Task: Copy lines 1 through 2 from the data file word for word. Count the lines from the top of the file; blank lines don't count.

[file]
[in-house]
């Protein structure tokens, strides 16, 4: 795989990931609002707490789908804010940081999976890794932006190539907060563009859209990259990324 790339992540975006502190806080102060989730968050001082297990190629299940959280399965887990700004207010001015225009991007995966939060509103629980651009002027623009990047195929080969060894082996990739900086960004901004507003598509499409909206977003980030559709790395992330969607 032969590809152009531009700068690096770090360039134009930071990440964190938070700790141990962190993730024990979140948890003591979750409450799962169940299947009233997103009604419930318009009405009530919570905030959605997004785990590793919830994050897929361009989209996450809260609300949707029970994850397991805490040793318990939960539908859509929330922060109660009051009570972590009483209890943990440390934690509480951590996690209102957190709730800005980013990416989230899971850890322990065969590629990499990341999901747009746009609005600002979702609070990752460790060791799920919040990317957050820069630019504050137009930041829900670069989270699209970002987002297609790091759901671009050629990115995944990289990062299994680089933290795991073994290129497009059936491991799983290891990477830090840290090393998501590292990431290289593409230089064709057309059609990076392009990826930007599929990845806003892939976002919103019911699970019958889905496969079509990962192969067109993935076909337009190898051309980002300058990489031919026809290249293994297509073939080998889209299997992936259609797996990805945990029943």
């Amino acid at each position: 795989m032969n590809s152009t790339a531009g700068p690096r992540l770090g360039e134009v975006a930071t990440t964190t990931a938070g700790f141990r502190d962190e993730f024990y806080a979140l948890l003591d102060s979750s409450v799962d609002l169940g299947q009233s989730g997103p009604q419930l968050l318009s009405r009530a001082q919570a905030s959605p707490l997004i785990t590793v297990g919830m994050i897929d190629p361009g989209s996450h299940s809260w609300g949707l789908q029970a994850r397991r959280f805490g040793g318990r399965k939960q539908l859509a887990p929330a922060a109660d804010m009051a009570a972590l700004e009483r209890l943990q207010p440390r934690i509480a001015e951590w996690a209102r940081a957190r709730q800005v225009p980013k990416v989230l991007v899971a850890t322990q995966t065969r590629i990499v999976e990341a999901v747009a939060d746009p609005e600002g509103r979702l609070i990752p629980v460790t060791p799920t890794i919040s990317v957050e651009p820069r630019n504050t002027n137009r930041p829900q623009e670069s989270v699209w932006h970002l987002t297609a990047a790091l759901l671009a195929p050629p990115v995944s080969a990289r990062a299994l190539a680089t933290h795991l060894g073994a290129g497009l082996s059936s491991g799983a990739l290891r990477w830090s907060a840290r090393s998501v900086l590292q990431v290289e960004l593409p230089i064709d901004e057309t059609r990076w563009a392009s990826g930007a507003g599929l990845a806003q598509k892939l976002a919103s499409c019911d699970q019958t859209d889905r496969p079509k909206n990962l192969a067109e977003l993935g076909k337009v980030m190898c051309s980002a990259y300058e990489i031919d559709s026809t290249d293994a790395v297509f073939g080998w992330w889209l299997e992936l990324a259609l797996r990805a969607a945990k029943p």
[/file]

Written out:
[in-house]
């Protein structure tokens, strides 16, 4: 795989990931609002707490789908804010940081999976890794932006190539907060563009859209990259990324 790339992540975006502190806080102060989730968050001082297990190629299940959280399965887990700004207010001015225009991007995966939060509103629980651009002027623009990047195929080969060894082996990739900086960004901004507003598509499409909206977003980030559709790395992330969607 032969590809152009531009700068690096770090360039134009930071990440964190938070700790141990962190993730024990979140948890003591979750409450799962169940299947009233997103009604419930318009009405009530919570905030959605997004785990590793919830994050897929361009989209996450809260609300949707029970994850397991805490040793318990939960539908859509929330922060109660009051009570972590009483209890943990440390934690509480951590996690209102957190709730800005980013990416989230899971850890322990065969590629990499990341999901747009746009609005600002979702609070990752460790060791799920919040990317957050820069630019504050137009930041829900670069989270699209970002987002297609790091759901671009050629990115995944990289990062299994680089933290795991073994290129497009059936491991799983290891990477830090840290090393998501590292990431290289593409230089064709057309059609990076392009990826930007599929990845806003892939976002919103019911699970019958889905496969079509990962192969067109993935076909337009190898051309980002300058990489031919026809290249293994297509073939080998889209299997992936259609797996990805945990029943």